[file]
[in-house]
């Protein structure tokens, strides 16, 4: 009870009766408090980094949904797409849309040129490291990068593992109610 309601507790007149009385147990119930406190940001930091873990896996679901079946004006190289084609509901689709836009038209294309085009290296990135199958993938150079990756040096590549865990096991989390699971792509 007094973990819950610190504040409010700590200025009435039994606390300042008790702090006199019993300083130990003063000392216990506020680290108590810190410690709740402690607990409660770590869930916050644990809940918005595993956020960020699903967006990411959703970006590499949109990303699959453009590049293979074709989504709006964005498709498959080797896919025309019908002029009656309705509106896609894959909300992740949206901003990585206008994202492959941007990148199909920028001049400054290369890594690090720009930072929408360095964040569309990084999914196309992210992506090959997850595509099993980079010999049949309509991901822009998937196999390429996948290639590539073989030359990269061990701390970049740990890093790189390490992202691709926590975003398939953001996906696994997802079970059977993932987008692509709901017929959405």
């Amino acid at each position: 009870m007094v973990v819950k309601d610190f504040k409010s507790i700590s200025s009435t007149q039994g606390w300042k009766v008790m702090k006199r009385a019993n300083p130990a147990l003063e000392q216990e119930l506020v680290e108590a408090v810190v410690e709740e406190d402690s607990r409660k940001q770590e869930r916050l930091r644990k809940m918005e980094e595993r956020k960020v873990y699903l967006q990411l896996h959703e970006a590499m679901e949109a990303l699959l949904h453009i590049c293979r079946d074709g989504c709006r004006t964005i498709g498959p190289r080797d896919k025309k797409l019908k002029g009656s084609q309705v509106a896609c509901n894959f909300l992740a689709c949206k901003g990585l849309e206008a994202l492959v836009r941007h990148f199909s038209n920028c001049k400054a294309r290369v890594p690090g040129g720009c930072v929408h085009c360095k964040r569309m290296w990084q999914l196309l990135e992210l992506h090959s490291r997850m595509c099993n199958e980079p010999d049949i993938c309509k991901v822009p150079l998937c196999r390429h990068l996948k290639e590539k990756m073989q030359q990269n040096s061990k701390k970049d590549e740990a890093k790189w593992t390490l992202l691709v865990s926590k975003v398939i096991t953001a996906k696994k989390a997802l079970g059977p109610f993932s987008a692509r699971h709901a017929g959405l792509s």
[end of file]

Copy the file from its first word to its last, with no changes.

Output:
[in-house]
């Protein structure tokens, strides 16, 4: 009870009766408090980094949904797409849309040129490291990068593992109610 309601507790007149009385147990119930406190940001930091873990896996679901079946004006190289084609509901689709836009038209294309085009290296990135199958993938150079990756040096590549865990096991989390699971792509 007094973990819950610190504040409010700590200025009435039994606390300042008790702090006199019993300083130990003063000392216990506020680290108590810190410690709740402690607990409660770590869930916050644990809940918005595993956020960020699903967006990411959703970006590499949109990303699959453009590049293979074709989504709006964005498709498959080797896919025309019908002029009656309705509106896609894959909300992740949206901003990585206008994202492959941007990148199909920028001049400054290369890594690090720009930072929408360095964040569309990084999914196309992210992506090959997850595509099993980079010999049949309509991901822009998937196999390429996948290639590539073989030359990269061990701390970049740990890093790189390490992202691709926590975003398939953001996906696994997802079970059977993932987008692509709901017929959405």
């Amino acid at each position: 009870m007094v973990v819950k309601d610190f504040k409010s507790i700590s200025s009435t007149q039994g606390w300042k009766v008790m702090k006199r009385a019993n300083p130990a147990l003063e000392q216990e119930l506020v680290e108590a408090v810190v410690e709740e406190d402690s607990r409660k940001q770590e869930r916050l930091r644990k809940m918005e980094e595993r956020k960020v873990y699903l967006q990411l896996h959703e970006a590499m679901e949109a990303l699959l949904h453009i590049c293979r079946d074709g989504c709006r004006t964005i498709g498959p190289r080797d896919k025309k797409l019908k002029g009656s084609q309705v509106a896609c509901n894959f909300l992740a689709c949206k901003g990585l849309e206008a994202l492959v836009r941007h990148f199909s038209n920028c001049k400054a294309r290369v890594p690090g040129g720009c930072v929408h085009c360095k964040r569309m290296w990084q999914l196309l990135e992210l992506h090959s490291r997850m595509c099993n199958e980079p010999d049949i993938c309509k991901v822009p150079l998937c196999r390429h990068l996948k290639e590539k990756m073989q030359q990269n040096s061990k701390k970049d590549e740990a890093k790189w593992t390490l992202l691709v865990s926590k975003v398939i096991t953001a996906k696994k989390a997802l079970g059977p109610f993932s987008a692509r699971h709901a017929g959405l792509s």